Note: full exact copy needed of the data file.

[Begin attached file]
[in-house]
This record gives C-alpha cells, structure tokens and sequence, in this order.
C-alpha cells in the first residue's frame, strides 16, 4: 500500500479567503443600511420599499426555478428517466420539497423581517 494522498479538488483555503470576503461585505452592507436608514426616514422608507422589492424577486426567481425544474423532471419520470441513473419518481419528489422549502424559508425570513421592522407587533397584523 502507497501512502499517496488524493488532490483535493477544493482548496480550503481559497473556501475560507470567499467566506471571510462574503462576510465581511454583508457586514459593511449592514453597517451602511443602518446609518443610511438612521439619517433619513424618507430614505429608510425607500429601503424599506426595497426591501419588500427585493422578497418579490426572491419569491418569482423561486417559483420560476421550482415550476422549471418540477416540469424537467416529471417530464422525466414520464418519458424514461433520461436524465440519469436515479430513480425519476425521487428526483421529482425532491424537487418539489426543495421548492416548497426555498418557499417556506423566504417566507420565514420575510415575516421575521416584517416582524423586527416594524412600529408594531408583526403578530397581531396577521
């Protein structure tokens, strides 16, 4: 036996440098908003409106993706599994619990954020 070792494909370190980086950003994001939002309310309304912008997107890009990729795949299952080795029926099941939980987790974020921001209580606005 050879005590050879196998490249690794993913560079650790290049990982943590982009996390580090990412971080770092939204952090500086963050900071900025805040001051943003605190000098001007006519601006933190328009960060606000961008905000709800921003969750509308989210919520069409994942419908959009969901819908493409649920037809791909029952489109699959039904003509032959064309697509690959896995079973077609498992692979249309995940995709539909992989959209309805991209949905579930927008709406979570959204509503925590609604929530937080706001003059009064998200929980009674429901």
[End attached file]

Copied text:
[in-house]
This record gives C-alpha cells, structure tokens and sequence, in this order.
C-alpha cells in the first residue's frame, strides 16, 4: 500500500479567503443600511420599499426555478428517466420539497423581517 494522498479538488483555503470576503461585505452592507436608514426616514422608507422589492424577486426567481425544474423532471419520470441513473419518481419528489422549502424559508425570513421592522407587533397584523 502507497501512502499517496488524493488532490483535493477544493482548496480550503481559497473556501475560507470567499467566506471571510462574503462576510465581511454583508457586514459593511449592514453597517451602511443602518446609518443610511438612521439619517433619513424618507430614505429608510425607500429601503424599506426595497426591501419588500427585493422578497418579490426572491419569491418569482423561486417559483420560476421550482415550476422549471418540477416540469424537467416529471417530464422525466414520464418519458424514461433520461436524465440519469436515479430513480425519476425521487428526483421529482425532491424537487418539489426543495421548492416548497426555498418557499417556506423566504417566507420565514420575510415575516421575521416584517416582524423586527416594524412600529408594531408583526403578530397581531396577521
């Protein structure tokens, strides 16, 4: 036996440098908003409106993706599994619990954020 070792494909370190980086950003994001939002309310309304912008997107890009990729795949299952080795029926099941939980987790974020921001209580606005 050879005590050879196998490249690794993913560079650790290049990982943590982009996390580090990412971080770092939204952090500086963050900071900025805040001051943003605190000098001007006519601006933190328009960060606000961008905000709800921003969750509308989210919520069409994942419908959009969901819908493409649920037809791909029952489109699959039904003509032959064309697509690959896995079973077609498992692979249309995940995709539909992989959209309805991209949905579930927008709406979570959204509503925590609604929530937080706001003059009064998200929980009674429901």